Teaching Excellence Framework consultation

This is your opportunity to provide input into the CDBU’s response to a “Call for Views”. The closing date for responses is 13 February. You can find out more about the consultation by looking at the background notes at the end of his document.

Please put your response in an email addressed to: cdbumembership@gmail.com

Alternatively or in addition you can make your response to the Consultation Document through the link provided.

On 18th January, the Department for Education put out a Call for Views to feed into its independent review of the TEF.

For an excellent critique of the TEF by Professor Norman Gowar, see:


CDBU will prepare an official response to this Call, and we hope you will be able to help us get a better idea of how the TEF is currently perceived by staff in institutions of Higher Education. We have therefore decided to conduct a ‘light touch’ survey of our members, and would be grateful if you could take part in this.

There are just 4 questions (qus 19-20 selected from the fuller consultation document) plus some questions about your background to aid interpretation.

Finally, we encourage members who wish to engage more fully to make an independent response to the full consultation document, which can be found here:


If you do so, and are happy to share your response with us, please send a copy to:


Survey Questions

Name (optional) ______________________

Roughly – to nearest 25 % – what percentage of your workload involves teaching undergraduates or conducting teaching-related activities (marking, preparation, advising, etc)? none 25% 50% 75% 100%

How aware are you of the TEF? not at all / barely / fairly aware /   very aware

Please answer the following questions in relation to your personal experience at your own institution:

  1. Has the introduction of TEF positively changed the educational experience of

students (e.g. teaching and learning)?

If yes, how?

  1. Has the introduction of TEF negatively changed the educational experience of

students (e.g. teaching and learning)?

If yes, how?

  1. Has the introduction of TEF impacted positively on research and/or knowledge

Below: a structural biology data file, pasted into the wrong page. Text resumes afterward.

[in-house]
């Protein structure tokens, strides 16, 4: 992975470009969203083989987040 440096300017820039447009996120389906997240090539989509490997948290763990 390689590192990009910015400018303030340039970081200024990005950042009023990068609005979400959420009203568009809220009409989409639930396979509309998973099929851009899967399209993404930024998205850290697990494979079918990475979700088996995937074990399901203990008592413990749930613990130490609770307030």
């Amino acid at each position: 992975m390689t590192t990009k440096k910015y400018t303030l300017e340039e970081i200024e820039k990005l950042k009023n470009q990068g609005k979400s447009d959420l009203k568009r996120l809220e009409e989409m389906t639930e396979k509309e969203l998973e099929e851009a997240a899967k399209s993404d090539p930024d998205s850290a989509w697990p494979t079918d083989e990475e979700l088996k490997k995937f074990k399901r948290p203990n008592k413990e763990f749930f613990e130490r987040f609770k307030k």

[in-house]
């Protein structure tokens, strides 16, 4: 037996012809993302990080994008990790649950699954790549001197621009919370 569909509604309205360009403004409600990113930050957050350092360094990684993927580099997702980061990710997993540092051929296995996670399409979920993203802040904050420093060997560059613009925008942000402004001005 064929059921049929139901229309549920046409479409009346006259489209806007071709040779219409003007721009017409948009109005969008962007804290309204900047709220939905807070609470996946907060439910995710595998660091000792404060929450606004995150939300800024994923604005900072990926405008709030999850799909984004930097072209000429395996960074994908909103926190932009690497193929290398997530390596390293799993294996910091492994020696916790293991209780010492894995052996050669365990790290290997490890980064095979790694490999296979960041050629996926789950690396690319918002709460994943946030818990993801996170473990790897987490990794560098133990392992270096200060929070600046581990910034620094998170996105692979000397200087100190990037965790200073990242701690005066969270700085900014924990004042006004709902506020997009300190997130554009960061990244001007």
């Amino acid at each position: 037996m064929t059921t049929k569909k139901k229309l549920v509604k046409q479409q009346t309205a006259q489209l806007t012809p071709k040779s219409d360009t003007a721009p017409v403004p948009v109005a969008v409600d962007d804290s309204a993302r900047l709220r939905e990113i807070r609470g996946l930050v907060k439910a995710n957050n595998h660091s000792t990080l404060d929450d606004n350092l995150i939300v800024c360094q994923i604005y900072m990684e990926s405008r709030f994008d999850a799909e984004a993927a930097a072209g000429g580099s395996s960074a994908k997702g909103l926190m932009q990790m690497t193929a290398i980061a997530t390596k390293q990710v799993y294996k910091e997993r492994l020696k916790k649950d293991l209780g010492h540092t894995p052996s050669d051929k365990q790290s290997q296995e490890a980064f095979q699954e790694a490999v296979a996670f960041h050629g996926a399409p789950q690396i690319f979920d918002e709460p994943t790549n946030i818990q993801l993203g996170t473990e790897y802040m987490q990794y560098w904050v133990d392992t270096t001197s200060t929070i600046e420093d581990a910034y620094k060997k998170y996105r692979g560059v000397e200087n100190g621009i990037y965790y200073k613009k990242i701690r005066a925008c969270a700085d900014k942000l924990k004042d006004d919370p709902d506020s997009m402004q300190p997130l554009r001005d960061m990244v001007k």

If yes, how?

  1. Has the introduction of TEF impacted negatively on research and/or knowledge


If yes, how?

Any other comments:

Independent Review of the TEF – a description

One of the responsibilities given to the Office for Students (OfS) under the Higher Education and Research Act 2017 is that of assessing “the quality of, and the standards applied to, higher education”. In particular, section 25 of the Act permits the OfS to operate a scheme that gives “ratings” to “English higher education providers” according to the quality and standards of the higher education they provide. That is the statutory basis for the grading of institutions under the TEF as “gold”, “silver” and “bronze”.

Section 26 of the Act as passed, however, requires that an independent review of the TEF be conducted, which will report to the Secretary of State (and through them to parliament) on the following matters:

  1. the process by which ratings are determined under the scheme and the sources of statistical information used in that process,
  2. whether that process, and those sources of statistical information, are fit for use for the purpose of determining ratings under the scheme,
  3. the names of the ratings under the scheme and whether those names are appropriate,
  4. the impact of the scheme on the ability of higher education providers to which the scheme applies to carry out their functions (including in particular their functions relating to teaching and research),
  5. an assessment of whether the scheme is in the public interest, and
  6. any other matters that the appointed person considers relevant.

Such a review has now been set up under the leadership of Dame Shirley Pearce, and she has initiated a Call for Views on the subject, inviting responses by no later than 1 March 2019. This provides an opportunity for any interested party to comment on any of the aspects of the TEF listed above.

Responses to the Call for Views can be made through an online questionnaire available via the following website: https://consult.education.gov.uk/higher-education-reform/independent-review-of-tef-call-for-views/. A 15-page pdf document that includes the questions and describes the nature and purpose of the consultation can also be downloaded from the same website.

The terms of reference for the review were published by the Department for Education in November 2018 and can be accessed at https://assets.publishing.service.gov.uk/government/uploads/system/uploads/attachment_data/file/756731/TEF_Independent_review_Terms_of_Reference_v1.0.pdf. That document describes the aims of the TEF as

  1. To better inform students’ choices about what and where to study;
  2. To raise esteem for teaching;
  3. To recognise and reward excellent teaching; and